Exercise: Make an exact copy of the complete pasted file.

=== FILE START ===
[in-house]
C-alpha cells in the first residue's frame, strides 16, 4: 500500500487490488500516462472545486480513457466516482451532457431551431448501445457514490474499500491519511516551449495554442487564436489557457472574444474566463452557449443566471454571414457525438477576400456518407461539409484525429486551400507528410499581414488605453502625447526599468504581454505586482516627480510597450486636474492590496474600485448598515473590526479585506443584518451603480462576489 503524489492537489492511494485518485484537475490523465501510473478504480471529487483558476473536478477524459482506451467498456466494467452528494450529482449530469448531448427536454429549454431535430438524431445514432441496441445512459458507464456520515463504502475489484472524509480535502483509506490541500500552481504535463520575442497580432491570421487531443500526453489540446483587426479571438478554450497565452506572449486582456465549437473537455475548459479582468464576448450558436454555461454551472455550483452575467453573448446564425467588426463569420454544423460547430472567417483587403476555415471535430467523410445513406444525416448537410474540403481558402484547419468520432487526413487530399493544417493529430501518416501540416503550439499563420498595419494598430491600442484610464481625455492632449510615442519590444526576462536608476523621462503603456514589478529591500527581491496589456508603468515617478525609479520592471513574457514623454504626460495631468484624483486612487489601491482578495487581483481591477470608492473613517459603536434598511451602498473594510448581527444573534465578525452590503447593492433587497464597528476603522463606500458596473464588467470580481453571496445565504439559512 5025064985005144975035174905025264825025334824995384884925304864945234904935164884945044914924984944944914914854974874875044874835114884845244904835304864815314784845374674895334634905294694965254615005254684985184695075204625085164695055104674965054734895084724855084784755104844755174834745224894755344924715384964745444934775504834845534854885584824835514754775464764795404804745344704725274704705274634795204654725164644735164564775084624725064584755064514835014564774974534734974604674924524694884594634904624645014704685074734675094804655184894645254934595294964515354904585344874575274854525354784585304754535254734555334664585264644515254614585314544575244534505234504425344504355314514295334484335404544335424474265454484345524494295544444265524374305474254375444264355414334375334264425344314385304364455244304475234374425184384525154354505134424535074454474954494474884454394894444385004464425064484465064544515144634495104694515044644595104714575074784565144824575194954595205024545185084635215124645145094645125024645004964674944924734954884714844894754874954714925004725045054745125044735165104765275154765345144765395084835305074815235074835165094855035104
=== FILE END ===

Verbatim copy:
[in-house]
C-alpha cells in the first residue's frame, strides 16, 4: 500500500487490488500516462472545486480513457466516482451532457431551431448501445457514490474499500491519511516551449495554442487564436489557457472574444474566463452557449443566471454571414457525438477576400456518407461539409484525429486551400507528410499581414488605453502625447526599468504581454505586482516627480510597450486636474492590496474600485448598515473590526479585506443584518451603480462576489 503524489492537489492511494485518485484537475490523465501510473478504480471529487483558476473536478477524459482506451467498456466494467452528494450529482449530469448531448427536454429549454431535430438524431445514432441496441445512459458507464456520515463504502475489484472524509480535502483509506490541500500552481504535463520575442497580432491570421487531443500526453489540446483587426479571438478554450497565452506572449486582456465549437473537455475548459479582468464576448450558436454555461454551472455550483452575467453573448446564425467588426463569420454544423460547430472567417483587403476555415471535430467523410445513406444525416448537410474540403481558402484547419468520432487526413487530399493544417493529430501518416501540416503550439499563420498595419494598430491600442484610464481625455492632449510615442519590444526576462536608476523621462503603456514589478529591500527581491496589456508603468515617478525609479520592471513574457514623454504626460495631468484624483486612487489601491482578495487581483481591477470608492473613517459603536434598511451602498473594510448581527444573534465578525452590503447593492433587497464597528476603522463606500458596473464588467470580481453571496445565504439559512 5025064985005144975035174905025264825025334824995384884925304864945234904935164884945044914924984944944914914854974874875044874835114884845244904835304864815314784845374674895334634905294694965254615005254684985184695075204625085164695055104674965054734895084724855084784755104844755174834745224894755344924715384964745444934775504834845534854885584824835514754775464764795404804745344704725274704705274634795204654725164644735164564775084624725064584755064514835014564774974534734974604674924524694884594634904624645014704685074734675094804655184894645254934595294964515354904585344874575274854525354784585304754535254734555334664585264644515254614585314544575244534505234504425344504355314514295334484335404544335424474265454484345524494295544444265524374305474254375444264355414334375334264425344314385304364455244304475234374425184384525154354505134424535074454474954494474884454394894444385004464425064484465064544515144634495104694515044644595104714575074784565144824575194954595205024545185084635215124645145094645125024645004964674944924734954884714844894754874954714925004725045054745125044735165104765275154765345144765395084835305074815235074835165094855035104